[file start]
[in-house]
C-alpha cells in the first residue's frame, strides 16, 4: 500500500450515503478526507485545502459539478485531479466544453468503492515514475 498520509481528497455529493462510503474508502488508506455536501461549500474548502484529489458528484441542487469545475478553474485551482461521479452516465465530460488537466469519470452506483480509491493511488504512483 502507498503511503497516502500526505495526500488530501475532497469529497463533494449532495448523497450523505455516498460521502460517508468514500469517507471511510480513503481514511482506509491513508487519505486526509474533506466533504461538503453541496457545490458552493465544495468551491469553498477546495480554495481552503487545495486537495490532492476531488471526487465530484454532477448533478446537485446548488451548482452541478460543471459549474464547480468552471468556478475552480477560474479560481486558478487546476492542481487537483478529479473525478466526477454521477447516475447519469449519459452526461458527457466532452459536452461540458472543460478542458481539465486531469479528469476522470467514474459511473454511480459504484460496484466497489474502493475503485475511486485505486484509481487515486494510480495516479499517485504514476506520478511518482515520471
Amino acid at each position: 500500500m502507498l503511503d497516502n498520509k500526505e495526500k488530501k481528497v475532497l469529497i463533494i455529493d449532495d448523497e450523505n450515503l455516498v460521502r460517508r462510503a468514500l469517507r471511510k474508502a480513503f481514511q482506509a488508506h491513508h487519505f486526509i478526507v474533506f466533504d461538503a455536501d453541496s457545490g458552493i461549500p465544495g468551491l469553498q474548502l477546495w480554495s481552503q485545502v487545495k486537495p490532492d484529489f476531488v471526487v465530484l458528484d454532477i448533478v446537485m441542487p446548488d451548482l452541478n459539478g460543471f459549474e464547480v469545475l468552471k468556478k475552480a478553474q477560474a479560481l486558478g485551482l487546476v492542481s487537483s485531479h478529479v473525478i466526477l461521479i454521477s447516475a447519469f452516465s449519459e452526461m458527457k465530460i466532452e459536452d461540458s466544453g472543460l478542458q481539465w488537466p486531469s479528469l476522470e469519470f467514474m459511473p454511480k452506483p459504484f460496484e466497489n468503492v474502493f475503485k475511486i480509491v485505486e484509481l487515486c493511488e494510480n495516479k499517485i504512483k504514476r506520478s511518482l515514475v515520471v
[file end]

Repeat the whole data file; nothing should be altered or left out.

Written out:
[in-house]
C-alpha cells in the first residue's frame, strides 16, 4: 500500500450515503478526507485545502459539478485531479466544453468503492515514475 498520509481528497455529493462510503474508502488508506455536501461549500474548502484529489458528484441542487469545475478553474485551482461521479452516465465530460488537466469519470452506483480509491493511488504512483 502507498503511503497516502500526505495526500488530501475532497469529497463533494449532495448523497450523505455516498460521502460517508468514500469517507471511510480513503481514511482506509491513508487519505486526509474533506466533504461538503453541496457545490458552493465544495468551491469553498477546495480554495481552503487545495486537495490532492476531488471526487465530484454532477448533478446537485446548488451548482452541478460543471459549474464547480468552471468556478475552480477560474479560481486558478487546476492542481487537483478529479473525478466526477454521477447516475447519469449519459452526461458527457466532452459536452461540458472543460478542458481539465486531469479528469476522470467514474459511473454511480459504484460496484466497489474502493475503485475511486485505486484509481487515486494510480495516479499517485504514476506520478511518482515520471
Amino acid at each position: 500500500m502507498l503511503d497516502n498520509k500526505e495526500k488530501k481528497v475532497l469529497i463533494i455529493d449532495d448523497e450523505n450515503l455516498v460521502r460517508r462510503a468514500l469517507r471511510k474508502a480513503f481514511q482506509a488508506h491513508h487519505f486526509i478526507v474533506f466533504d461538503a455536501d453541496s457545490g458552493i461549500p465544495g468551491l469553498q474548502l477546495w480554495s481552503q485545502v487545495k486537495p490532492d484529489f476531488v471526487v465530484l458528484d454532477i448533478v446537485m441542487p446548488d451548482l452541478n459539478g460543471f459549474e464547480v469545475l468552471k468556478k475552480a478553474q477560474a479560481l486558478g485551482l487546476v492542481s487537483s485531479h478529479v473525478i466526477l461521479i454521477s447516475a447519469f452516465s449519459e452526461m458527457k465530460i466532452e459536452d461540458s466544453g472543460l478542458q481539465w488537466p486531469s479528469l476522470e469519470f467514474m459511473p454511480k452506483p459504484f460496484e466497489n468503492v474502493f475503485k475511486i480509491v485505486e484509481l487515486c493511488e494510480n495516479k499517485i504512483k504514476r506520478s511518482l515514475v515520471v